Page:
By BERENICE GARCIA and VALERIE GONZALEZ
Catholic Charities of the Rio Grande Valley reversed course on plans to expand their respite center in McAllen, explaining that the decision to withdraw a conditional use permit request was because the extra space was not currently necessary.
The nonprofit had submitted the application for a conditional use permit to expand their operations at the Humanitarian Respite Center in downtown McAllen to the second story of the building, according to a memo submitted to the McAllen city commissioners who were set to consider the request during their regular meeting Monday.
Asylum seekers are typically dropped off at the respite center after they’ve been released from custody by U.S. Customs and Border Protection.
However, the number of migrants released at the shelter has been consistently exceeding the capacity of 600 since the end of May, according to city records.
During the meeting, though, city officials announced the request for the permit had been pulled from the agenda at the request of the applicant who was listed as Sister Norma Pimentel, executive director of Catholic Charities.
“At the moment she does not foresee a need to expand,” Brenda Nettles Riojas, a spokesman for the Diocese of Brownsville, wrote in an email about Pimentel’s decision to withdraw the request. “If such a need arises, she would then submit a request.”
While the respite center had been exceeding capacity in recent months, the decision to withdraw the application comes as the city of McAllen reported a decrease in the number of migrants being released to them by CBP.
Assistant City Manager Jeff Johnston reported that the numbers were down significantly last week.
“Back on Aug. 9, we reported an all-time high of 11,026 immigrants dropped off by Customs and Border Protection that week here in McAllen. That was an average of about 1,575 per day,” Johnston told city commissioners during Monday’s meeting. “This last week, our numbers were down quite a bit from that, in fact down by over 40%. We had 6,320 drop-offs this last week for an average of about 900 per day.”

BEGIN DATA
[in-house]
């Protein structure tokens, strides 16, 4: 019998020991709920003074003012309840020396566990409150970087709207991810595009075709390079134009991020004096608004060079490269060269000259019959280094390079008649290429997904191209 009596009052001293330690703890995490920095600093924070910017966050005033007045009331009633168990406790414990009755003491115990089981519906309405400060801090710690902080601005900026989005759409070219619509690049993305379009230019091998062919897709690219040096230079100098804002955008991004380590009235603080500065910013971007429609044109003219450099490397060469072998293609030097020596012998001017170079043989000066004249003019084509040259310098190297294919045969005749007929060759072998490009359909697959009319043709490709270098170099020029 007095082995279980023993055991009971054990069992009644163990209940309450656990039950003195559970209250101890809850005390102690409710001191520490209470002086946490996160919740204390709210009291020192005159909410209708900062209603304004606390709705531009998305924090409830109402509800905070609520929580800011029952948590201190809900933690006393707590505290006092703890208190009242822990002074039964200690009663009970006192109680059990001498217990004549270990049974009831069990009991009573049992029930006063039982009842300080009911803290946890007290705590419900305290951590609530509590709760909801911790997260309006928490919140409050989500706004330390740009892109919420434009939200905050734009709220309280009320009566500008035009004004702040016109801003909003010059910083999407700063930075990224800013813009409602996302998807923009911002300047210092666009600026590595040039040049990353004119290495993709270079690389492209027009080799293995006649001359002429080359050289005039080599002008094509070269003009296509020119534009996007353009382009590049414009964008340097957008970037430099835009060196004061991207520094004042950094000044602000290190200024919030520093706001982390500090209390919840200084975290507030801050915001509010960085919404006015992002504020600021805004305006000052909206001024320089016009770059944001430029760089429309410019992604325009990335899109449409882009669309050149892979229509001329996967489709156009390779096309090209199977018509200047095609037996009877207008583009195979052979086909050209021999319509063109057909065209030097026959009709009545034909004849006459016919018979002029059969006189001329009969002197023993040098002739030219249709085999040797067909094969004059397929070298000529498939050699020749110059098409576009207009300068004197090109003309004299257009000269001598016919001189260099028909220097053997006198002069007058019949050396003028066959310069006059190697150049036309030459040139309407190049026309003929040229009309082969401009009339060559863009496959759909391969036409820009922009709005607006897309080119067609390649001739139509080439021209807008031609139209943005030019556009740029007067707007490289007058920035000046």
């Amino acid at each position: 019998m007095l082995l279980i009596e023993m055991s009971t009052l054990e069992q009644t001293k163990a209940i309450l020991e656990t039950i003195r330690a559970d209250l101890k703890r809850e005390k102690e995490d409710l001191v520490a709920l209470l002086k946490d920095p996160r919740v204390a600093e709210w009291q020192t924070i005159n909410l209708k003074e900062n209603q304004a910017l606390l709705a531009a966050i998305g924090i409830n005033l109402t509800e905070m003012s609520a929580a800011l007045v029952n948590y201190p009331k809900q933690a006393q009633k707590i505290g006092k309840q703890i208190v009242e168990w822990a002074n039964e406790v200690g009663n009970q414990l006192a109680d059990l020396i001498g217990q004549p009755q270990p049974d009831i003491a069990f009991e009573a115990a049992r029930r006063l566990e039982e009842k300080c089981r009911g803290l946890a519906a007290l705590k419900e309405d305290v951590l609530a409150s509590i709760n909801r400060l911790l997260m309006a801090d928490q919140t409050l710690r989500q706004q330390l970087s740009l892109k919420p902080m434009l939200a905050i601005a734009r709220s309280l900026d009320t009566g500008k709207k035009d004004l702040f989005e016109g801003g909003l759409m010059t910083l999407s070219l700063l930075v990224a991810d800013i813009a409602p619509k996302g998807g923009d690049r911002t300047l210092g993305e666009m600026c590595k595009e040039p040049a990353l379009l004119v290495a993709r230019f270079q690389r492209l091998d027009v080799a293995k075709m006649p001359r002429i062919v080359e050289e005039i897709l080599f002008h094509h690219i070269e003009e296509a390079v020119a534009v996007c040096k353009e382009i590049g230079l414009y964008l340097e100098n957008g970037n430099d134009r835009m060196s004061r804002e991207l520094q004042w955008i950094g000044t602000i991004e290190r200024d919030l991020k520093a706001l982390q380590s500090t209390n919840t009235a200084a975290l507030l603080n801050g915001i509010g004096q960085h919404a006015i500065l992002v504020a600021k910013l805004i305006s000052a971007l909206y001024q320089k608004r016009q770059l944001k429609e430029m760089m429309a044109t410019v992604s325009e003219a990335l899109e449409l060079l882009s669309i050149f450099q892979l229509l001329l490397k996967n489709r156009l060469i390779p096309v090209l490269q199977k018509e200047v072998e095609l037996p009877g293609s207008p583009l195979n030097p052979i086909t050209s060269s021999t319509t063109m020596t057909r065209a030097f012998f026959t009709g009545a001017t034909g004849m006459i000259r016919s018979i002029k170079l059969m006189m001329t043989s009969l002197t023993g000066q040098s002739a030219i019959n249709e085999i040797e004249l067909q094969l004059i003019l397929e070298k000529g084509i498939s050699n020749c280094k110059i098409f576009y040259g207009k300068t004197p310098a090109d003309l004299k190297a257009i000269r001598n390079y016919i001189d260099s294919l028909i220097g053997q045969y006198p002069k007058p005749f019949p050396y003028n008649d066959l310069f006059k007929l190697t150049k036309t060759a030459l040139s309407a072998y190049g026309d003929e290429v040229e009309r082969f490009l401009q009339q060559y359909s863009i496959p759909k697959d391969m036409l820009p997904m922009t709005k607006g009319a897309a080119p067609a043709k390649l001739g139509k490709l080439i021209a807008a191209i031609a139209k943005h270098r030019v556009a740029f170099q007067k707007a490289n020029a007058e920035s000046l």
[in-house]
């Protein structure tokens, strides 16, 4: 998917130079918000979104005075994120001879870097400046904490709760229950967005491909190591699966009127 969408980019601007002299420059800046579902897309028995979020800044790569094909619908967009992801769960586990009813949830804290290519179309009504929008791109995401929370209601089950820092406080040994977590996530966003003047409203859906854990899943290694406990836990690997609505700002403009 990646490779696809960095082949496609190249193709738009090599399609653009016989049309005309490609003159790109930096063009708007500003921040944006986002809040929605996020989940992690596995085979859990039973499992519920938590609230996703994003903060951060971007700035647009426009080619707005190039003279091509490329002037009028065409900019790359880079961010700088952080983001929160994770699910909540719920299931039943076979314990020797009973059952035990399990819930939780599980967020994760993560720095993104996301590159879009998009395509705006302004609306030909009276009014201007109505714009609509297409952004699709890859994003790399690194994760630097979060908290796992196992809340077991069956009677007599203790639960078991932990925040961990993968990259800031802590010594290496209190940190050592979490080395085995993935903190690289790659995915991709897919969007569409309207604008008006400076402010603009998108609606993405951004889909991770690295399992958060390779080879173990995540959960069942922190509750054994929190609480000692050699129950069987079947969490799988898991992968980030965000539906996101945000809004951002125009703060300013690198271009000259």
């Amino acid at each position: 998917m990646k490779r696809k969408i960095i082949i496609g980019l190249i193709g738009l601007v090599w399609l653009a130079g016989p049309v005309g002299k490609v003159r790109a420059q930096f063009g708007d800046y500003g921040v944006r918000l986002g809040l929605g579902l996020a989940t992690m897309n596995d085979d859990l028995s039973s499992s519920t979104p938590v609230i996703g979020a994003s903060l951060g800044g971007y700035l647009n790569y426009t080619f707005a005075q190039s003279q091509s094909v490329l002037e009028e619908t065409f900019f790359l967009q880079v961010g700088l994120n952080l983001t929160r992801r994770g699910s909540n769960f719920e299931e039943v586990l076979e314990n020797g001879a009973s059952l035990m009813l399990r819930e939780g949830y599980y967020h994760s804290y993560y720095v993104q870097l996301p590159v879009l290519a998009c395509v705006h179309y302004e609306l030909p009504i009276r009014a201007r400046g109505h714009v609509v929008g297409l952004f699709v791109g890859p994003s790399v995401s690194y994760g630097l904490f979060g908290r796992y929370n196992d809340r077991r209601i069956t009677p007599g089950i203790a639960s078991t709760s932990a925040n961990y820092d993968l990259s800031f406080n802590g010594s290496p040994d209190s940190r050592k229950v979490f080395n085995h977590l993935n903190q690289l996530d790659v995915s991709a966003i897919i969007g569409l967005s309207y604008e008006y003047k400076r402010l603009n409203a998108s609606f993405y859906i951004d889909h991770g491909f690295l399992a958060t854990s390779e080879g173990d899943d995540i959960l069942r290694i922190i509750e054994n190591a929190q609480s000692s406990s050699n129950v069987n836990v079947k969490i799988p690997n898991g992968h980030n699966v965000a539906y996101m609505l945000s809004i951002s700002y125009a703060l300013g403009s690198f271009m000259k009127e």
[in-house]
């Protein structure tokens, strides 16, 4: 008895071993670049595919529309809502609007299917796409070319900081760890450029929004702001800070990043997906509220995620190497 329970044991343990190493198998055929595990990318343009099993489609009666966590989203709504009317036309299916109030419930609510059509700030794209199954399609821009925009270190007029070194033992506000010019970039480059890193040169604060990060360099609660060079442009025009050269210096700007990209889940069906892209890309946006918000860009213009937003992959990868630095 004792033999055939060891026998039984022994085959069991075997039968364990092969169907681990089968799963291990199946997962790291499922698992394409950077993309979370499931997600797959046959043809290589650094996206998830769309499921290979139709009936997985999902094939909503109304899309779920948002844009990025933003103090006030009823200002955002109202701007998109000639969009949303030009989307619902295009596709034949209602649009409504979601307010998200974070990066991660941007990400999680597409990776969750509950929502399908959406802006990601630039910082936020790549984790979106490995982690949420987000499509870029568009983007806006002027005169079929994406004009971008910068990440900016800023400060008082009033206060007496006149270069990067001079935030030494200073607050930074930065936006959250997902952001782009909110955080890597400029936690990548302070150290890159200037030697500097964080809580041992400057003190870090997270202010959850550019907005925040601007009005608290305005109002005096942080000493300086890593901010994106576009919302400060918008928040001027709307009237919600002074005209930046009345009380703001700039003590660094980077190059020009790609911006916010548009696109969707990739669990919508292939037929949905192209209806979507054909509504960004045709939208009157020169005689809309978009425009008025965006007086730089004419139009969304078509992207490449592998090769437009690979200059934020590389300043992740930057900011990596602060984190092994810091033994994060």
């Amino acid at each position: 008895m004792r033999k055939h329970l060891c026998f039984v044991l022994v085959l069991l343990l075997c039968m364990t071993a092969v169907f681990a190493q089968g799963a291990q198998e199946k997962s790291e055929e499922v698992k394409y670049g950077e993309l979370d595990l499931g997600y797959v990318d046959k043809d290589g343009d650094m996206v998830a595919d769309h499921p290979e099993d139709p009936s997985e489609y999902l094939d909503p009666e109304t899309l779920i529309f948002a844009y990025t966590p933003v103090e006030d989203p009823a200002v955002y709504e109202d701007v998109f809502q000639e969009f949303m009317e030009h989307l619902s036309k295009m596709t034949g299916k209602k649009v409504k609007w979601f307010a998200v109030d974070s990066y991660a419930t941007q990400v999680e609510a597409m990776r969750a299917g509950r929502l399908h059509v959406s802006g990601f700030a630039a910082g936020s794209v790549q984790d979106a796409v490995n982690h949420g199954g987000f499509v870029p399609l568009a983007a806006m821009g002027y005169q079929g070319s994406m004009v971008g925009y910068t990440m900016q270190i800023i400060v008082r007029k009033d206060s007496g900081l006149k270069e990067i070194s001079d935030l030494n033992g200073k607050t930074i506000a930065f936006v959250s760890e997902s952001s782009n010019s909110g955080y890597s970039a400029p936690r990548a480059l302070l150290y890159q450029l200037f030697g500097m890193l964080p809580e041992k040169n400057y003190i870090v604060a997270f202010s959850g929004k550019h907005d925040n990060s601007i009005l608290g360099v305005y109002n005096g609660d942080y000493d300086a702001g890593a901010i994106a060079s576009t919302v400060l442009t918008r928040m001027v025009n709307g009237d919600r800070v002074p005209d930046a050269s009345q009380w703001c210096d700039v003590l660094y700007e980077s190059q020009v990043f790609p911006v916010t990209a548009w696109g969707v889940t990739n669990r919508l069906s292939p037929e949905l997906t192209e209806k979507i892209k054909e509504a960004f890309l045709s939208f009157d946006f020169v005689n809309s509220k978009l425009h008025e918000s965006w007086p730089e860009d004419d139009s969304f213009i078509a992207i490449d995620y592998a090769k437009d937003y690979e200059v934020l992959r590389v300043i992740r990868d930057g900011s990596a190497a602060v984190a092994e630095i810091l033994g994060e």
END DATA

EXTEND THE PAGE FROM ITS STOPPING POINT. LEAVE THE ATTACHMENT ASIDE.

Johnston also noted that the COVID-19 positivity rate among the asylum seekers was also down from about 15% two weeks ago to approximately 12% this week.
Numbers were also down at Anzalduas Park which is the site of an emergency shelter where all migrants are taken, tested for COVID-19 and quarantined if they are positive for the virus. Those who test negative are taken to the respite center.
“The capacity at that site currently is about 2,200 in terms of capacity,” Johnston said. “While at one point last week we had close to 2,100 individuals in the facility, that number has now decreased significantly.”
“Today the site holds just a little bit over 300 individuals,” he added. “In total, Catholic Charities currently estimates they have about 900 individuals in quarantine throughout the area with the understanding that not all of those individuals are necessarily COVID positive.”
He attributed the decrease at the emergency shelter to several factors, including an overall decrease in individuals released from federal custody over the last 10 days and the work of Catholic Charities to connect them with family members who help them on their way to their final destination.
The number of migrants released in the area could soon change, too. On Tuesday evening, the Supreme Court ruled to reinstate a Trump era policy known as the Migrant Protection Protocols, or MPP.